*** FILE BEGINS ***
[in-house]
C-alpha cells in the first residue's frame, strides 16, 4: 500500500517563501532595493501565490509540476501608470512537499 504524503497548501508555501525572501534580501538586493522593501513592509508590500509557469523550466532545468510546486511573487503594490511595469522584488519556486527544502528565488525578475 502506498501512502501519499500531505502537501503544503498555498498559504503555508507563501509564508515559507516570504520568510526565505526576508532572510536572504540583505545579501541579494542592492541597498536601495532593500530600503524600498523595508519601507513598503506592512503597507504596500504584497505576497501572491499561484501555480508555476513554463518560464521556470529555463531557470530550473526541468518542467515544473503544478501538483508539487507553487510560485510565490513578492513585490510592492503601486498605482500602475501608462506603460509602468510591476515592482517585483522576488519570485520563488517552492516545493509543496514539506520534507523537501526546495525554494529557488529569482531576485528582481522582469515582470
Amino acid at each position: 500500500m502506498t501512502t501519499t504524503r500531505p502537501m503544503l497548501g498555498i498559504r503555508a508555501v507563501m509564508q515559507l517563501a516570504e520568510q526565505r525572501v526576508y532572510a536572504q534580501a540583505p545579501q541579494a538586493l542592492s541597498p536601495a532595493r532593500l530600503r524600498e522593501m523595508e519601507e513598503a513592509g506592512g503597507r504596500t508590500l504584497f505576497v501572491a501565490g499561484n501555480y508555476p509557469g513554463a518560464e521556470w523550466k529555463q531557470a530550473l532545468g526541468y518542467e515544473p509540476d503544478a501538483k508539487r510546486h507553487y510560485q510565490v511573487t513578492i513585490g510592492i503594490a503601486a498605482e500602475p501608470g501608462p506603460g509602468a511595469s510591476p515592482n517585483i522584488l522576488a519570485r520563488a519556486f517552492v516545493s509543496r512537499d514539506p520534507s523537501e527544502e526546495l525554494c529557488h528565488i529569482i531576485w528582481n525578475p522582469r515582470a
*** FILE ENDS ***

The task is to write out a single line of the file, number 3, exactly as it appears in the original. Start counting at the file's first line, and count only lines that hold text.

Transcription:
Amino acid at each position: 500500500m502506498t501512502t501519499t504524503r500531505p502537501m503544503l497548501g498555498i498559504r503555508a508555501v507563501m509564508q515559507l517563501a516570504e520568510q526565505r525572501v526576508y532572510a536572504q534580501a540583505p545579501q541579494a538586493l542592492s541597498p536601495a532595493r532593500l530600503r524600498e522593501m523595508e519601507e513598503a513592509g506592512g503597507r504596500t508590500l504584497f505576497v501572491a501565490g499561484n501555480y508555476p509557469g513554463a518560464e521556470w523550466k529555463q531557470a530550473l532545468g526541468y518542467e515544473p509540476d503544478a501538483k508539487r510546486h507553487y510560485q510565490v511573487t513578492i513585490g510592492i503594490a503601486a498605482e500602475p501608470g501608462p506603460g509602468a511595469s510591476p515592482n517585483i522584488l522576488a519570485r520563488a519556486f517552492v516545493s509543496r512537499d514539506p520534507s523537501e527544502e526546495l525554494c529557488h528565488i529569482i531576485w528582481n525578475p522582469r515582470a